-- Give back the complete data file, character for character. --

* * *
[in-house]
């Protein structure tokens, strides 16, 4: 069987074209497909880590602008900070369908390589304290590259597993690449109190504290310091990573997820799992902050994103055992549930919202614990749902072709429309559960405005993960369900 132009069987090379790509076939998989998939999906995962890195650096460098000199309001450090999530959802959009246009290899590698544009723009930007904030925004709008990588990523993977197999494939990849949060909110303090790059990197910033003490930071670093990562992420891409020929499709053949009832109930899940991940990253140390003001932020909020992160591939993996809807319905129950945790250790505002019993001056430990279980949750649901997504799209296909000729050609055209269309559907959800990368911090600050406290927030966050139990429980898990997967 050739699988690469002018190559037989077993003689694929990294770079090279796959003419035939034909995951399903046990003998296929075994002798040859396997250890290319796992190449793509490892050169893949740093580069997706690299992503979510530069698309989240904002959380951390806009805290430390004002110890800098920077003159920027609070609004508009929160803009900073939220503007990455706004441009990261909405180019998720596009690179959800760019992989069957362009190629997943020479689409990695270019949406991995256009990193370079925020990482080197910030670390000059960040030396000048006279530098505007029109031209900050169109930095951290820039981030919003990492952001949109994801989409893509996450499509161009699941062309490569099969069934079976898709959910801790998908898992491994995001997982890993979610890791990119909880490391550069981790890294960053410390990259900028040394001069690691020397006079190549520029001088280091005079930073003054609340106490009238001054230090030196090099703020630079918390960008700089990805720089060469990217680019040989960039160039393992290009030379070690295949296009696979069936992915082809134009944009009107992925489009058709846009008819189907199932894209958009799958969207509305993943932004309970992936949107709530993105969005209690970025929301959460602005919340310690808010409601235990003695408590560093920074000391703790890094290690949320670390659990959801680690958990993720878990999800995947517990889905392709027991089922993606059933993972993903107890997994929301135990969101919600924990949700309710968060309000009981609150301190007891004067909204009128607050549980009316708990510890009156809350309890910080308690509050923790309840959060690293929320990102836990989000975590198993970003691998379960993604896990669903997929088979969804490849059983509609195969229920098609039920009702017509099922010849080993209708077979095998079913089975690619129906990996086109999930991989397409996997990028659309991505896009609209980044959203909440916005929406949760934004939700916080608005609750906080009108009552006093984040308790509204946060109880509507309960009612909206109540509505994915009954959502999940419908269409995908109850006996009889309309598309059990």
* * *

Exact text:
[in-house]
């Protein structure tokens, strides 16, 4: 069987074209497909880590602008900070369908390589304290590259597993690449109190504290310091990573997820799992902050994103055992549930919202614990749902072709429309559960405005993960369900 132009069987090379790509076939998989998939999906995962890195650096460098000199309001450090999530959802959009246009290899590698544009723009930007904030925004709008990588990523993977197999494939990849949060909110303090790059990197910033003490930071670093990562992420891409020929499709053949009832109930899940991940990253140390003001932020909020992160591939993996809807319905129950945790250790505002019993001056430990279980949750649901997504799209296909000729050609055209269309559907959800990368911090600050406290927030966050139990429980898990997967 050739699988690469002018190559037989077993003689694929990294770079090279796959003419035939034909995951399903046990003998296929075994002798040859396997250890290319796992190449793509490892050169893949740093580069997706690299992503979510530069698309989240904002959380951390806009805290430390004002110890800098920077003159920027609070609004508009929160803009900073939220503007990455706004441009990261909405180019998720596009690179959800760019992989069957362009190629997943020479689409990695270019949406991995256009990193370079925020990482080197910030670390000059960040030396000048006279530098505007029109031209900050169109930095951290820039981030919003990492952001949109994801989409893509996450499509161009699941062309490569099969069934079976898709959910801790998908898992491994995001997982890993979610890791990119909880490391550069981790890294960053410390990259900028040394001069690691020397006079190549520029001088280091005079930073003054609340106490009238001054230090030196090099703020630079918390960008700089990805720089060469990217680019040989960039160039393992290009030379070690295949296009696979069936992915082809134009944009009107992925489009058709846009008819189907199932894209958009799958969207509305993943932004309970992936949107709530993105969005209690970025929301959460602005919340310690808010409601235990003695408590560093920074000391703790890094290690949320670390659990959801680690958990993720878990999800995947517990889905392709027991089922993606059933993972993903107890997994929301135990969101919600924990949700309710968060309000009981609150301190007891004067909204009128607050549980009316708990510890009156809350309890910080308690509050923790309840959060690293929320990102836990989000975590198993970003691998379960993604896990669903997929088979969804490849059983509609195969229920098609039920009702017509099922010849080993209708077979095998079913089975690619129906990996086109999930991989397409996997990028659309991505896009609209980044959203909440916005929406949760934004939700916080608005609750906080009108009552006093984040308790509204946060109880509507309960009612909206109540509505994915009954959502999940419908269409995908109850006996009889309309598309059990």